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Dig In: Garden checklist for week of Jan. 24

Seed catalogs
With so much wet weather ahead, we’ll have plenty of time to read the seed catalogs that have been piling up. (Photo: Kathy Morrison)

Wet and chilly days follow record heat

After a record hot (and dry) streak, keep your umbrella and rain gear handy.

According to the National Weather Service, Friday’s rain started a series of damp days with possible precipitation in the forecast for the next week – and maybe more. Temperatures drop drastically, too, with daytime highs 20 degrees lower than last week and overnight lows dipping close to freezing.

In other words, Sacramento is finally getting some normal January weather.

This follows some of the hottest days in Sacramento’s January history including a record-tying 74 degrees. Nearby Stockton hit 78.

That heat prompted many plants to break dormancy and push out new growth. Some of that tender new foliage may need frost protection.

A winter storm warning with high winds and rain is in effect
from 3 p.m. Sunday to Monday morning .

Be ready for frost: The over night low for Sacramento is expected to be only 30 degrees Monday night . Then, another, stronger storm is expected to hit early Wednesday.

Plan your gardening week accordingly, paying attention to what’s on your priority list:

* Plant bare-root roses, trees and shrubs. If your ground seems saturated, consider planting your garden additions in large black plastic pots. The black plastic will warm up faster than the ground soil and give roots a healthy start. Then, transplant the new addition (rootball and all) into the ground in April as the weather warms.

* Prune, prune, prune – particularly roses and deciduous shrubs. They’re already starting to grow.

* Sunday (Jan. 24) is the final day of the City of Sacramento’s leaf season with in-street pick-up. Say goodbye to The Claw for another year.

* Just because it rained, not everything got watered. Check plants in sheltered areas such as on the patio or under eaves.

* Clean up leaves and debris around your newly pruned roses and shrubs.

* Put down fresh mulch or bark to keep roots cozy.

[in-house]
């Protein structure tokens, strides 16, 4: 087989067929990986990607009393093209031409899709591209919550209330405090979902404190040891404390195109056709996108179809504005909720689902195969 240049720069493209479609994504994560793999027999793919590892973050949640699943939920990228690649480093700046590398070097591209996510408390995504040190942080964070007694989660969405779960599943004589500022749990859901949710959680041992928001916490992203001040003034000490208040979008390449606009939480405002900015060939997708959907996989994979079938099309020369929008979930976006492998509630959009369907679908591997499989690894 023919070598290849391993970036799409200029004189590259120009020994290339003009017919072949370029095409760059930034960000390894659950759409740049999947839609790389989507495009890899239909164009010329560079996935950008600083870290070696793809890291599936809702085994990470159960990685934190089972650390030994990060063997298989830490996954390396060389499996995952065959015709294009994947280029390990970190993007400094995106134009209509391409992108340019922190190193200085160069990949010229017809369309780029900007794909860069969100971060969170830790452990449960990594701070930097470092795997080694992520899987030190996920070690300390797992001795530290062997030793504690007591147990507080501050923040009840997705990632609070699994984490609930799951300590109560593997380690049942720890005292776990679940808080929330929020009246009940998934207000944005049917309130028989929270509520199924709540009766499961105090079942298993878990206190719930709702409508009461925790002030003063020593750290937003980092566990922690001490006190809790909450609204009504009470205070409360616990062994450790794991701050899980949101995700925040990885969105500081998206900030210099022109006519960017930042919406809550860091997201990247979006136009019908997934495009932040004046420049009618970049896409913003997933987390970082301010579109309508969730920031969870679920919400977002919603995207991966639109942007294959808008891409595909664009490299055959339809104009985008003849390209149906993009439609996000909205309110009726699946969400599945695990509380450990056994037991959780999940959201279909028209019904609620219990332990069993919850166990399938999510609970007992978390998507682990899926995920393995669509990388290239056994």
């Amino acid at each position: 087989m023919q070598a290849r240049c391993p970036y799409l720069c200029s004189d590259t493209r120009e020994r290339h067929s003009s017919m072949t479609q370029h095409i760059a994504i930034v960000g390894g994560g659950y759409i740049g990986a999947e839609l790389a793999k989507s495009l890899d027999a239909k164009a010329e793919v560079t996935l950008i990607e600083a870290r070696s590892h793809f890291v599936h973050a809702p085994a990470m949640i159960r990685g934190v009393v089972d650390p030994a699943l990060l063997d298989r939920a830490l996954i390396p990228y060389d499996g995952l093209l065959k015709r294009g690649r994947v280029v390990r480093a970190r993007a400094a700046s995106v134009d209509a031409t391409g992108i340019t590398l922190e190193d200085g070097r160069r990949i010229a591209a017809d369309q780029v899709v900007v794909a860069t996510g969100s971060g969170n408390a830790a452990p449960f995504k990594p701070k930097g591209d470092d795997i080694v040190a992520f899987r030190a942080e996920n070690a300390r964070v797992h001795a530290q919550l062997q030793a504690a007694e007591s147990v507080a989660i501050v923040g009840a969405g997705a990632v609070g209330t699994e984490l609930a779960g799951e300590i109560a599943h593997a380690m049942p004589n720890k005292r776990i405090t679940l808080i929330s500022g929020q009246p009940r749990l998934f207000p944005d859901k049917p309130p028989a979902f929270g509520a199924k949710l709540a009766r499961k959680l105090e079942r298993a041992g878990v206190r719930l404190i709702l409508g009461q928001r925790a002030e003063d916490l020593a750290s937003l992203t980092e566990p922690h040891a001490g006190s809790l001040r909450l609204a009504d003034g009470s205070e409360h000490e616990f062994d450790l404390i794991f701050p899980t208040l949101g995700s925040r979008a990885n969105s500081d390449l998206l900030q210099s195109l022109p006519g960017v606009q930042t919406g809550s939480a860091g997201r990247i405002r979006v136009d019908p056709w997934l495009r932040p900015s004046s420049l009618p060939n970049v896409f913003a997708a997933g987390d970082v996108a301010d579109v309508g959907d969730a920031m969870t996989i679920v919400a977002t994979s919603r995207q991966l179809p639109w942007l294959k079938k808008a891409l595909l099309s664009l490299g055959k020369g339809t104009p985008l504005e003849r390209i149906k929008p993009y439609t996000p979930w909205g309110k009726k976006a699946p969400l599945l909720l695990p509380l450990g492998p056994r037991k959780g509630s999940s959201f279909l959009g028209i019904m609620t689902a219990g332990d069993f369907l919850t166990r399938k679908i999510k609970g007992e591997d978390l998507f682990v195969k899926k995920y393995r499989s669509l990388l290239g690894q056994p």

* Browse through seed catalogs and start making plans for spring and summer.


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Dig In: Garden Checklist

For week of June 4:

Because of the comfortable weather, it’s not too late to set out tomato and pepper seedlings as well as squash and melon plants. They’ll appreciate this not-too-hot weather. Just remember to water.

* From seed, plant corn, pumpkins, radishes, melons, squash and sunflowers.

* Plant basil to go with your tomatoes.

* Transplant summer annuals such as petunias, marigolds and zinnias.

* It’s also a good time to transplant perennial flowers including astilbe, columbine, coneflowers, coreopsis, dahlias, rudbeckia, salvia and verbena.

* Let the grass grow longer. Set the mower blades high to reduce stress on your lawn during summer heat. To cut down on evaporation, water your lawn deeply during the wee hours of the morning, between 2 and 8 a.m.

* Tie up vines and stake tall plants such as gladiolus and lilies. That gives their heavy flowers some support.

* Dig and divide crowded bulbs after the tops have died down.

* Feed summer flowers with a slow-release fertilizer.

* Mulch, mulch, mulch! This “blanket” keeps moisture in the soil longer and helps your plants cope during hot weather.

* Thin grapes on the vine for bigger, better clusters later this summer.

* Cut back fruit-bearing canes on berries.

* Feed camellias, azaleas and other acid-loving plants.

* Trim off dead flowers from rose bushes to keep them blooming through the summer. Roses also benefit from deep watering and feeding now. A top dressing of aged compost will keep them happy. It feeds as well as keeps roots moist.

* Pinch back chrysanthemums for bushier plants with many more flowers in September.

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